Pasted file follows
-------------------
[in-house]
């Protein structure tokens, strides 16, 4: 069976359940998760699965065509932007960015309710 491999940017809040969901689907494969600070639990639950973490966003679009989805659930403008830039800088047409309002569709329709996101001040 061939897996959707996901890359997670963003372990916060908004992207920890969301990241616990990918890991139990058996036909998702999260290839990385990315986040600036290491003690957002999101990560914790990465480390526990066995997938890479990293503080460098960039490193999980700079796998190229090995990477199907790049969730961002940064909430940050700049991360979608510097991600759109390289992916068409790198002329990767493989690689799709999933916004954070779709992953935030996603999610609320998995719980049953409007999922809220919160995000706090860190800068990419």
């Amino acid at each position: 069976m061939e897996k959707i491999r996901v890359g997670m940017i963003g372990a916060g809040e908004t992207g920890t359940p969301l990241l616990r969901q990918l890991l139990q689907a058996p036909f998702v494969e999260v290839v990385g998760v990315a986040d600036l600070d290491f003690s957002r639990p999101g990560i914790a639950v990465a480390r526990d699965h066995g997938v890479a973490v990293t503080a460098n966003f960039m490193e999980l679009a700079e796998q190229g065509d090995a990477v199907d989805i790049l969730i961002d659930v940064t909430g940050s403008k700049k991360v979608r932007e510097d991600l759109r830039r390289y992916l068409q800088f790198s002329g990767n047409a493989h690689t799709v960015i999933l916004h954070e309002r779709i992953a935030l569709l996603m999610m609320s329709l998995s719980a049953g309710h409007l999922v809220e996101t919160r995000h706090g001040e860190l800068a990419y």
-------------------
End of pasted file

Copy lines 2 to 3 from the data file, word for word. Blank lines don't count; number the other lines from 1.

């Protein structure tokens, strides 16, 4: 069976359940998760699965065509932007960015309710 491999940017809040969901689907494969600070639990639950973490966003679009989805659930403008830039800088047409309002569709329709996101001040 061939897996959707996901890359997670963003372990916060908004992207920890969301990241616990990918890991139990058996036909998702999260290839990385990315986040600036290491003690957002999101990560914790990465480390526990066995997938890479990293503080460098960039490193999980700079796998190229090995990477199907790049969730961002940064909430940050700049991360979608510097991600759109390289992916068409790198002329990767493989690689799709999933916004954070779709992953935030996603999610609320998995719980049953409007999922809220919160995000706090860190800068990419």
């Amino acid at each position: 069976m061939e897996k959707i491999r996901v890359g997670m940017i963003g372990a916060g809040e908004t992207g920890t359940p969301l990241l616990r969901q990918l890991l139990q689907a058996p036909f998702v494969e999260v290839v990385g998760v990315a986040d600036l600070d290491f003690s957002r639990p999101g990560i914790a639950v990465a480390r526990d699965h066995g997938v890479a973490v990293t503080a460098n966003f960039m490193e999980l679009a700079e796998q190229g065509d090995a990477v199907d989805i790049l969730i961002d659930v940064t909430g940050s403008k700049k991360v979608r932007e510097d991600l759109r830039r390289y992916l068409q800088f790198s002329g990767n047409a493989h690689t799709v960015i999933l916004h954070e309002r779709i992953a935030l569709l996603m999610m609320s329709l998995s719980a049953g309710h409007l999922v809220e996101t919160r995000h706090g001040e860190l800068a990419y």